28mm Montrose - Not only did I get all of the figures based I also managed to get them to the table. I am still not entirely decided on Pike & Shotte for the rules and I suspect I may need to add some more figures.
25mm French Revolution - The only thing continuing to hold back the basing of these is making a decision on the ground terrain (i.e. what colour). Not terribly impressive as this was my excuse two years ago! I will be finishing them in 2014 (probably...)
28mm RCW/WW1 Eastern Front - I didn't really plan to progress this project again this year!
28mm WW2 Paras - I have picked up the further squad for the Bolt Action US Paras to make up the platoon and plan to get these off for painting in the new year. I have also picked up a couple more Bren guns for my British Paras to bring them up to the proper Chain of Command platoon strength.
28mm WW1 Belgians - I was hoping that these would be used before the end of 2013; however they remain in the WIP box - I would really like to get them to the table in 2014 if possible though.
15mm Early WW2 - I still have quite a few more of these to base up - so that's another thing for the new year- but did manage to add a decent amount to my collection of 4Ground buildings.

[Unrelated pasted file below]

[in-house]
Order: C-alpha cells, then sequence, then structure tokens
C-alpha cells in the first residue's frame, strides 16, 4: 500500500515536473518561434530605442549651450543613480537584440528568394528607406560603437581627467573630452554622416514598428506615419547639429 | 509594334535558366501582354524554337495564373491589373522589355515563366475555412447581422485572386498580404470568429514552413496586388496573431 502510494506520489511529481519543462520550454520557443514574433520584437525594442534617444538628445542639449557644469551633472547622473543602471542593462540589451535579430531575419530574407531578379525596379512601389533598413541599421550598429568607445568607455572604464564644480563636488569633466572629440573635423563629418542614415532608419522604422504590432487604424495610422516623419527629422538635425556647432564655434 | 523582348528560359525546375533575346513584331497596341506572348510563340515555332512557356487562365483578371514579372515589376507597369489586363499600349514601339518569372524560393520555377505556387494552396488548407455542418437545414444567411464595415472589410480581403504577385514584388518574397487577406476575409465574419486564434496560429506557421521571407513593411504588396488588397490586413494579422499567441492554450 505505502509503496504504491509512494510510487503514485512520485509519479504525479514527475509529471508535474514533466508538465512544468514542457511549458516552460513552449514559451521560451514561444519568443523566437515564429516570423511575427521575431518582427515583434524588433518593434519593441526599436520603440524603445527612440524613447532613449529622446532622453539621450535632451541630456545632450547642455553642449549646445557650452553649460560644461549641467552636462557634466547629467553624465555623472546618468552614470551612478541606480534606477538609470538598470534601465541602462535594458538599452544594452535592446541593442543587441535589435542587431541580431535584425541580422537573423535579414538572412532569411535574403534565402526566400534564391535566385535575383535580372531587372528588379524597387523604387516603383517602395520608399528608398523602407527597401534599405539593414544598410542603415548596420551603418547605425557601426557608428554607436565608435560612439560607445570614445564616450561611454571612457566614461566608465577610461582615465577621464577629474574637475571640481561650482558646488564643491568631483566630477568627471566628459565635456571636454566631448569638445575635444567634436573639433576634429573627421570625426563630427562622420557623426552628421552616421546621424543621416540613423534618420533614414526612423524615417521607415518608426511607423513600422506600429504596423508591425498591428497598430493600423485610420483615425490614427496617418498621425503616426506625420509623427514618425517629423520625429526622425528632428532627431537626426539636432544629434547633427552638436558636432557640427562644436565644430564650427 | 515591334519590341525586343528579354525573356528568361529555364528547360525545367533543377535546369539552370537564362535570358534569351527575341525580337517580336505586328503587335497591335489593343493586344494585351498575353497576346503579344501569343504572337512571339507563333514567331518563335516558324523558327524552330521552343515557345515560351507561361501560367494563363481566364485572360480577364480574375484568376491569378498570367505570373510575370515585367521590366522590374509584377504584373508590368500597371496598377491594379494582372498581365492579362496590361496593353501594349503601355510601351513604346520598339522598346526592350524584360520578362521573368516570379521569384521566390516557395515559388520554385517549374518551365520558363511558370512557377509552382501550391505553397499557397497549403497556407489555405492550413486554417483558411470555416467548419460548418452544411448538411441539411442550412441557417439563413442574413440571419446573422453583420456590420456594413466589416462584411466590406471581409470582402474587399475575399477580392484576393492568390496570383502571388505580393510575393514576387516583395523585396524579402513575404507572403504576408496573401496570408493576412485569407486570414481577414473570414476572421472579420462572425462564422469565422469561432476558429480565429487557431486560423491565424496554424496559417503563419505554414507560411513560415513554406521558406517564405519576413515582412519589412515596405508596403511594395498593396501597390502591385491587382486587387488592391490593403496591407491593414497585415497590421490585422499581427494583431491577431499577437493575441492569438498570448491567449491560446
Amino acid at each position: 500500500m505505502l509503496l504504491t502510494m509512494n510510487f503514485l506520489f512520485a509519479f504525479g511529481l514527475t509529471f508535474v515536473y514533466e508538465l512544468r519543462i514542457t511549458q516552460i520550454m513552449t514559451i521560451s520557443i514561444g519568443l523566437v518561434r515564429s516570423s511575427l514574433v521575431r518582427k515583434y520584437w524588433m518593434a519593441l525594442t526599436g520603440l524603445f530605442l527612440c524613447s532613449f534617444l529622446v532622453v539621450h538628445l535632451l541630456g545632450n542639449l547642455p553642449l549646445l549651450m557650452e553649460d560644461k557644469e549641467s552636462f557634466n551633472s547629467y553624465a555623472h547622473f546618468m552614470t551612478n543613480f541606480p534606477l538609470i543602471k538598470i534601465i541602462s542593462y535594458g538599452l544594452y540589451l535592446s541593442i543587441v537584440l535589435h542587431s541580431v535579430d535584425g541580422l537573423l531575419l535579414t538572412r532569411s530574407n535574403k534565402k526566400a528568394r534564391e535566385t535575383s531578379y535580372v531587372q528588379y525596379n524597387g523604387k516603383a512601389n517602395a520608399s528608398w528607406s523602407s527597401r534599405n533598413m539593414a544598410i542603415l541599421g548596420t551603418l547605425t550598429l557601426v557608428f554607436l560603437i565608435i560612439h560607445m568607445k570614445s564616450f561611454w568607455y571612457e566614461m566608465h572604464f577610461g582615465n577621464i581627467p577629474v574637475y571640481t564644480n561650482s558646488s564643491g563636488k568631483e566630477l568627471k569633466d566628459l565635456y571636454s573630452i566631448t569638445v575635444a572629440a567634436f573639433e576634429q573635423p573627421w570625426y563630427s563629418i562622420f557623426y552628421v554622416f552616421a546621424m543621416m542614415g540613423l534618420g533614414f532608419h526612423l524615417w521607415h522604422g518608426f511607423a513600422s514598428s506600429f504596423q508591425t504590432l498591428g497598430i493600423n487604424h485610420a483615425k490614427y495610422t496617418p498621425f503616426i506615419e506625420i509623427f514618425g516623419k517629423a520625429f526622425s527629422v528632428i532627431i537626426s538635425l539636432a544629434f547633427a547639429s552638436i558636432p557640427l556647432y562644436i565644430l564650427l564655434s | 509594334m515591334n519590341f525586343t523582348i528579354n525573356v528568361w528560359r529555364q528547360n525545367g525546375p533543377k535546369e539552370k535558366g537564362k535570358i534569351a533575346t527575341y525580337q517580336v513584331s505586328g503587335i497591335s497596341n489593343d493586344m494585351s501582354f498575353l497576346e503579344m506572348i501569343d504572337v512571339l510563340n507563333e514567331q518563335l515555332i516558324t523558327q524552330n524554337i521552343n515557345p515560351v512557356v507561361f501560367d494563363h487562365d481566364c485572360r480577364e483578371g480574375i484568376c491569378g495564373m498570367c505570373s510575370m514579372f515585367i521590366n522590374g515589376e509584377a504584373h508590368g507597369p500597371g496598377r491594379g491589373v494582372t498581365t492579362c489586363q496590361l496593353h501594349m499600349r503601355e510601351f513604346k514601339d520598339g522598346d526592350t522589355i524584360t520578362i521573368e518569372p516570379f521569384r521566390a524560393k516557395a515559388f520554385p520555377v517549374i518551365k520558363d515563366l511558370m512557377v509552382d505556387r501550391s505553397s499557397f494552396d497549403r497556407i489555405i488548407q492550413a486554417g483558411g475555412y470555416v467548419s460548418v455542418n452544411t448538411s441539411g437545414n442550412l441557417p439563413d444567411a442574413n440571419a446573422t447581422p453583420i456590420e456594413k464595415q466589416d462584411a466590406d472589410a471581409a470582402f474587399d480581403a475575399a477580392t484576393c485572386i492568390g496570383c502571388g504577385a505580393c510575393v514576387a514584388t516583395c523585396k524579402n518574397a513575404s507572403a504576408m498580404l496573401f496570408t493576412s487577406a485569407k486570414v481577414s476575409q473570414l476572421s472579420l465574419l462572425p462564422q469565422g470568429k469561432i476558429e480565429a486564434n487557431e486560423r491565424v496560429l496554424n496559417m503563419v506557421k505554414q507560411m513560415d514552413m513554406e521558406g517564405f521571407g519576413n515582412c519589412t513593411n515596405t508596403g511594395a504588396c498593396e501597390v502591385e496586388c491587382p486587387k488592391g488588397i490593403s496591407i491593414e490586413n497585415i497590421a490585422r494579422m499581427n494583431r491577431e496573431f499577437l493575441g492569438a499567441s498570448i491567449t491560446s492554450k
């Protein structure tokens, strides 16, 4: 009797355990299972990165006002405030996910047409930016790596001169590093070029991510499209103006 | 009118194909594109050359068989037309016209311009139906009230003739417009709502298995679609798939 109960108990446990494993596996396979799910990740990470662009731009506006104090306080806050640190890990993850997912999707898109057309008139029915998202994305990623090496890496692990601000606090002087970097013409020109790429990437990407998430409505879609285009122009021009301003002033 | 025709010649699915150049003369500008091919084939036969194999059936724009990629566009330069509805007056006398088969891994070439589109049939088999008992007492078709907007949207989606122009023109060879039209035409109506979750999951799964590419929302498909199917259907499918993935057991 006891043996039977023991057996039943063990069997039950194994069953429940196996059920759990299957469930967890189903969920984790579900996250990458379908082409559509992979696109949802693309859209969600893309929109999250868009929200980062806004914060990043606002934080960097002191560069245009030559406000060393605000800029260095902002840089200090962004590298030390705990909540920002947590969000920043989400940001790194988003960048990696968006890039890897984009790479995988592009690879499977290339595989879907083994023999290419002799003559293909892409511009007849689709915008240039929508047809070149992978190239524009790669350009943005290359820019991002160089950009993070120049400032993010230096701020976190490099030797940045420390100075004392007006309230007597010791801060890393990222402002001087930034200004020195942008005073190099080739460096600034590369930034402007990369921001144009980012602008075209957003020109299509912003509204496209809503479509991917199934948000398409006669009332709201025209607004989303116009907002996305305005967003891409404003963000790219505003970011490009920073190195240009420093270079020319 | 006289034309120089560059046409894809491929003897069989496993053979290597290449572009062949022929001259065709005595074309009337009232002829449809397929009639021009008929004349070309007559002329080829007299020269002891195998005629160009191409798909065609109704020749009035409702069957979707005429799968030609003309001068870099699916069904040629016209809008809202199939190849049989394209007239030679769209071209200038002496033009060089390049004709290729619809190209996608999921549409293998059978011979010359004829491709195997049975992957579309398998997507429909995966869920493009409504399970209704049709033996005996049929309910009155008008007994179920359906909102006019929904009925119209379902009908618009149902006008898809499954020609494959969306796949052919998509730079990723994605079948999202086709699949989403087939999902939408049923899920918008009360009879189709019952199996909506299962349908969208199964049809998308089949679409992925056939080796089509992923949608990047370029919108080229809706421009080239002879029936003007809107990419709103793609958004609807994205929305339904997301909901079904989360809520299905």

28mm Dark Ages - I didn't even get started on the refresh for this one!
28mm Crusades - Deus Vult entirely failed to spark a resurgence of interest for this project and so I didn't actually do much other than set up a single game with my existing figures - only to find that I don't really have enough (which may explain why I haven't done anything more)!
As to plans for 2014 I have settled on two new projects - one large and one smaller:
15mm Wars of the Roses - I have been meaning to start a larger medieval project and, having visited Towton this year I think that was what swayed me to WotR. I have already started to supplement my library and have decided to go with the Peter Pig range. Now I just need to decide between the Canadian Wargamers Group Flower of Chivalry rules and A Coat of Steel rules from the Perfect Captain.